It was Turretin’s father (Benedict) who upped the ante on his family’s commitment to the evangelical faith. He was educated in the Academy that Calvin established in Geneva, and he spent his career teaching theology there. He also represented Geneva at various important synods for the various Reformed churches, including Dort, and the subsequent meeting of the French Synod at Alez. He also raised money to repair Geneva’s defenses in the early 1600’s, a feat that his son Francis would repeat years later.
3. Turretin’s Life.
Francis Turretin (1623-1687) was also trained at the Geneva academy. Upon graduation, Francis went abroad to all the great centers of Reformed theology where he met the important theologians (such as Moise Amyraut) and became acquainted with the condition of Reformed theology. It was during Turretin’s life that the “Protestant Civil War” (p. 643) raged between the orthodox in Geneva (Turretin) and the Amyraldians based in Saumur (Amyraut, Cappel, and la Place). The battle progressed throughout Turretin’s life and increasingly penetrated in the inner sanctums of orthodox Geneva. It would finally be Turretin’s son, Jean-Alphonse (who was 16 when Turretin died and thus did not receive his formative theological education from his father) who repudiated the Helvetic Consensus in 1706. As Dennison puts matters,
“Turretin and his Institutio were the swan song of an orthodoxy which would be decimated by the rationalists of the dawning Enlightenment. Turretin’s orthodoxy would be regarded as a monument from a retrograde and restrictive past. Man was on the brink of freedom – the chains of orthodoxy were about to be ruptured. That freedom has proved to be more savage and totalitarian than any biblical orthodoxy. Men who will not have God as their Lord will only destroy themselves – and one another. Francis Turretin would concur – the greatest mass murderers of all time – Josef Stalin, Mao Tse-tung, Adolf Hitler, Pol Pot – were not children of orthodoxy – they were in fact true children of the Enlightenment!” (p. 647)A scholarly note: Turretin’s theology is scholastic in that it is done with an eye to teaching in a “school.” This is seen by its organization into questions and answers, and its high level of technicality. Further, Turretin’s theology is “elenctic” in that it seeks to expose error. It is a polemic theology, even though Turretin has a positive project in view as well.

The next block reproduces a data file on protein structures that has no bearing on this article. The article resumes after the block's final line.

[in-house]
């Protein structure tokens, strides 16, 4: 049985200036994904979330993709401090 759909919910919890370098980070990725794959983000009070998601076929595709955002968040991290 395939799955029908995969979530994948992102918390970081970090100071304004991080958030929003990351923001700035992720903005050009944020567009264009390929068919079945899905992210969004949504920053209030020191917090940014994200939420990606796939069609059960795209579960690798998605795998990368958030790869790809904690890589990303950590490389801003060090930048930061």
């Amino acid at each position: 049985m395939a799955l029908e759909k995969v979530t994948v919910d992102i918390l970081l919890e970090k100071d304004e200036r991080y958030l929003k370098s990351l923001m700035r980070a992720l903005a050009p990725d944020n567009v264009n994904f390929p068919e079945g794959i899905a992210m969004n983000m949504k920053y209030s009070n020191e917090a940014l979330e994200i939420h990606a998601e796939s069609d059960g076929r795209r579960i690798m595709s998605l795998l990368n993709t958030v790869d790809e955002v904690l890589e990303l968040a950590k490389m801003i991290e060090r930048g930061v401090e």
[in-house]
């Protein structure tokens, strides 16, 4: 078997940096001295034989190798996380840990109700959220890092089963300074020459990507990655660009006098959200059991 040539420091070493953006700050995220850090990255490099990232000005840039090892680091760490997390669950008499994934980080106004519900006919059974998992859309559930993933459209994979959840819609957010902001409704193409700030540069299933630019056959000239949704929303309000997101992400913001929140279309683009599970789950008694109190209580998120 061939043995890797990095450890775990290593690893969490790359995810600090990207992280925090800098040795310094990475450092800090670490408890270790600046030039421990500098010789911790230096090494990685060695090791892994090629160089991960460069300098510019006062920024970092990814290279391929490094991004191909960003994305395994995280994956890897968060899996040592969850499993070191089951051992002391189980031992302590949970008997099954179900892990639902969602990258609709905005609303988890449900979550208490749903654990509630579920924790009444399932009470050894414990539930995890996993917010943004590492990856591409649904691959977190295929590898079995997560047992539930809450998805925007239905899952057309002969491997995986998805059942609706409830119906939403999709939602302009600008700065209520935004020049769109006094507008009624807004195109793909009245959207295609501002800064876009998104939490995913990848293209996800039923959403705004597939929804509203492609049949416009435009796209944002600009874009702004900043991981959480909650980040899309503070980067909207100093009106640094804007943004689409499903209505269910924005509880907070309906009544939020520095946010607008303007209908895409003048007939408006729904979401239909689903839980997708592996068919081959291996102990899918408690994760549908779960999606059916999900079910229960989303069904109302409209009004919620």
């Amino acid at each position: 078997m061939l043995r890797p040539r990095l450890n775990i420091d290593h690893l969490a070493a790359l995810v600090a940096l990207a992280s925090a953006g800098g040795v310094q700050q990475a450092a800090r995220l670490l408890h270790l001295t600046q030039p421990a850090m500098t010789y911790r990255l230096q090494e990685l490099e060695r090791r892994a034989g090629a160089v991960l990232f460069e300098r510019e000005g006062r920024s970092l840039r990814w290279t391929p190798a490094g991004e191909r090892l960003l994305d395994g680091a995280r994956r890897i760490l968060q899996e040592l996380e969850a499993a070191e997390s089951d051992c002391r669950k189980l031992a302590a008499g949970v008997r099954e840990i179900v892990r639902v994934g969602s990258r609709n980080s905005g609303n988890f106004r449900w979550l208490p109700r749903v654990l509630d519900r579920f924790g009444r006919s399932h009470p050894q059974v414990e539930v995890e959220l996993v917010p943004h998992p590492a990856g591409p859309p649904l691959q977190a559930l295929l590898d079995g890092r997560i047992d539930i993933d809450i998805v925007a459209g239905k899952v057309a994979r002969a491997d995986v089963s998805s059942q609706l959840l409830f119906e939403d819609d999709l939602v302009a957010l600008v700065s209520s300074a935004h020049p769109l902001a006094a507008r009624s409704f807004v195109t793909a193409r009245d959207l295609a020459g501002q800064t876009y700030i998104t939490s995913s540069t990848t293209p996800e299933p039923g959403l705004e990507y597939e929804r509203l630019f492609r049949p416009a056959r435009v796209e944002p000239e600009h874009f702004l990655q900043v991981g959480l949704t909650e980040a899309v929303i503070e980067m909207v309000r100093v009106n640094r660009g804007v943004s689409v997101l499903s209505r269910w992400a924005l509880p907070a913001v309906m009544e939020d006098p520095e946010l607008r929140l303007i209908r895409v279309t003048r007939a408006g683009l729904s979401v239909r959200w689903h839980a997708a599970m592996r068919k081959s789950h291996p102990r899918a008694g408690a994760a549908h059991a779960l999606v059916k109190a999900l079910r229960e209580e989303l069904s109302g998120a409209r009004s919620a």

4. Turretin at PTS.
Francis Turretin’s Institutio Theologiae Elencticae was the standard textbook for theology at Princeton Theological Seminary from the time it was founded in 1812 under Archibald Alexander until Charles Hodge published his Systematic Theology in 1872. The text was read in Latin, although Hodge asked Giger (on faculty at Princeton University and a contemporary of Hodge’s) to produce a translation, done by hand, which was put in the PTS library for students to reference. The length of Turretin’s use at PTS was extended because Hodge held off publishing his systematics, which were based on his lectures, until late in life because he thought that ministerial candidates would stop coming to PTS to hear him lecture if they could simply read those lectures. In any case, both Alexander and Hodge formulated their theology in constant critical dialogue with Turretin.